Today if I was to pass on to the next world, how would I be remembered (if at all I would be remembered)? Would it be a feeling of “good riddance” or the opposite for those who knew me? Will I have lived my life for the actual purpose I was placed here on earth for? Will the world be a better place because I had been in it, or would my life have been a waste of time and space that could have been better utilized by someone else? These are just but a few of the questions I was asking myself on Thursday (9th May 2013) afternoon as I watched the live coverage of the Late Senator’s final journey to his eternal resting place.
I’d like to ask you a few questions too. Have you lived your life in such a way that when you leave, you will still be living in the lives of those you have left behind? What memories will your children, siblings, parents, friends, neighbors, workmates and everyone who knows you now be left with of you? If you are a grandparent, do you think your grandchildren will stand and say like Mutula’s grandson who said “you were the best grandpa any grandchild could ever ask for”? Have you been such a loving partner to your spouse that when you are gone he/she will not be saying “thank goodness its over” but instead will literally feel the gap you’ve left in their life? Will your workmates or employees throw a party and drink themelves senseless as they happily celebrate your absence as opposed to celebrating that you had lived and worked with them?
I could go on and on with these questions, but I am sure you've gotten the gist of what I’m trying to say. No one really likes talking about death but the reality is that death is the only logical exit out of this earth, unless rapture (as explained in the bible) happens soon. Since no one can ever predict when he or she will die, live your life like there is no tomorrow. Give your all to everything you do and remember, the important thing is your output when you are here on earth. Make a positive difference in the life of everyone you come into contact with. If you can manage to live a little “you” in every person’s life that you touch, then you will have created a lasting legacy, like the Late Senator did. May his soul rest in eternal peace.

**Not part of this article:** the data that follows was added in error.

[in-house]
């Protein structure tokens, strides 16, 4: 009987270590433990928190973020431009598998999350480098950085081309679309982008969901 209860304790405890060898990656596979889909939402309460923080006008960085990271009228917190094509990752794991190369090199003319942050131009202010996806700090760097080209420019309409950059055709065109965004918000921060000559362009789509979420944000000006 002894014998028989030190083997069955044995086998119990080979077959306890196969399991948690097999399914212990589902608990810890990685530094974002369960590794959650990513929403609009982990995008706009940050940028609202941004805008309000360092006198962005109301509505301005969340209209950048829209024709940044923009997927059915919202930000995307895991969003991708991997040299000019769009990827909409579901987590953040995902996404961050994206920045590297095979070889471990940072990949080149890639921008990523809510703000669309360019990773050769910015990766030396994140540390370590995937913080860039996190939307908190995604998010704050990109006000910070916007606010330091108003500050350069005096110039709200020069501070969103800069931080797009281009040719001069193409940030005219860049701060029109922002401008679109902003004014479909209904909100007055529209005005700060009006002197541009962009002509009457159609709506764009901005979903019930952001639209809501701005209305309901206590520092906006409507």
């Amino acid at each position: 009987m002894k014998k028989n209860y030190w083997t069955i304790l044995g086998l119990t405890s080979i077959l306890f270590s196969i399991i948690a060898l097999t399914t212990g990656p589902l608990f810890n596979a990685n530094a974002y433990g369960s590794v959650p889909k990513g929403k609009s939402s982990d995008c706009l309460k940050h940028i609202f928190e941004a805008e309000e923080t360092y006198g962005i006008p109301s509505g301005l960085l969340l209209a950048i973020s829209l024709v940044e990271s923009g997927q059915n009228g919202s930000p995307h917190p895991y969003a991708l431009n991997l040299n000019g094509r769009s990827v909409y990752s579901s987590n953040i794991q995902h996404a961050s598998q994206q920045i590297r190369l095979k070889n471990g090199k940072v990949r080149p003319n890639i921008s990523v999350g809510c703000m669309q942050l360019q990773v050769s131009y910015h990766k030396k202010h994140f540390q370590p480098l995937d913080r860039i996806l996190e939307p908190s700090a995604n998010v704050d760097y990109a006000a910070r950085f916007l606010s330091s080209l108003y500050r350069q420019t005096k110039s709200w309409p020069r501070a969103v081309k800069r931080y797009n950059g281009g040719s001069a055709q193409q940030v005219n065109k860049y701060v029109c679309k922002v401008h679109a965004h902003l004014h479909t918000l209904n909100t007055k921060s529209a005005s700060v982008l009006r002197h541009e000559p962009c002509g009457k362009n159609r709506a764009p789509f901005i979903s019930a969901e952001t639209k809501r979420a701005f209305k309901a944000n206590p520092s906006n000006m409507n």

In conclusion I leave you with the words of Thomas Campbell who said: “To live in hearts we leave behind is not to die.”
PS: Article published in Tanzania's Guardian on Sunday on the 12th May, 2013, under my weekly column "Thoughts in Words"